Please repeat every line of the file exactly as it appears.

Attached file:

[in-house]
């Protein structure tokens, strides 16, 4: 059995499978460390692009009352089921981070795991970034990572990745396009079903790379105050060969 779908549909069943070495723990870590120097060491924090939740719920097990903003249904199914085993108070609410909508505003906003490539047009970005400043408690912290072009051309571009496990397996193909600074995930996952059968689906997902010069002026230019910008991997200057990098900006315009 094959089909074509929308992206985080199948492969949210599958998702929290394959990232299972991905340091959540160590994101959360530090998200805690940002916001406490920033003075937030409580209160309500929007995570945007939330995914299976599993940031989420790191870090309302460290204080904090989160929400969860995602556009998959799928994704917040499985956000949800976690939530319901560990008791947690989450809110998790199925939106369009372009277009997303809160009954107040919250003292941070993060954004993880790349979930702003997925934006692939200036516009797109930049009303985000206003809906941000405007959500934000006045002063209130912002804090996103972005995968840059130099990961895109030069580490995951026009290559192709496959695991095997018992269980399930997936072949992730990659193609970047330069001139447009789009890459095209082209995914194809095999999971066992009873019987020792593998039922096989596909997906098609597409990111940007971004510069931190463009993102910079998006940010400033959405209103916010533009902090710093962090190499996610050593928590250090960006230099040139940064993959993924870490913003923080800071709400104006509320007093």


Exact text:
[in-house]
């Protein structure tokens, strides 16, 4: 059995499978460390692009009352089921981070795991970034990572990745396009079903790379105050060969 779908549909069943070495723990870590120097060491924090939740719920097990903003249904199914085993108070609410909508505003906003490539047009970005400043408690912290072009051309571009496990397996193909600074995930996952059968689906997902010069002026230019910008991997200057990098900006315009 094959089909074509929308992206985080199948492969949210599958998702929290394959990232299972991905340091959540160590994101959360530090998200805690940002916001406490920033003075937030409580209160309500929007995570945007939330995914299976599993940031989420790191870090309302460290204080904090989160929400969860995602556009998959799928994704917040499985956000949800976690939530319901560990008791947690989450809110998790199925939106369009372009277009997303809160009954107040919250003292941070993060954004993880790349979930702003997925934006692939200036516009797109930049009303985000206003809906941000405007959500934000006045002063209130912002804090996103972005995968840059130099990961895109030069580490995951026009290559192709496959695991095997018992269980399930997936072949992730990659193609970047330069001139447009789009890459095209082209995914194809095999999971066992009873019987020792593998039922096989596909997906098609597409990111940007971004510069931190463009993102910079998006940010400033959405209103916010533009902090710093962090190499996610050593928590250090960006230099040139940064993959993924870490913003923080800071709400104006509320007093």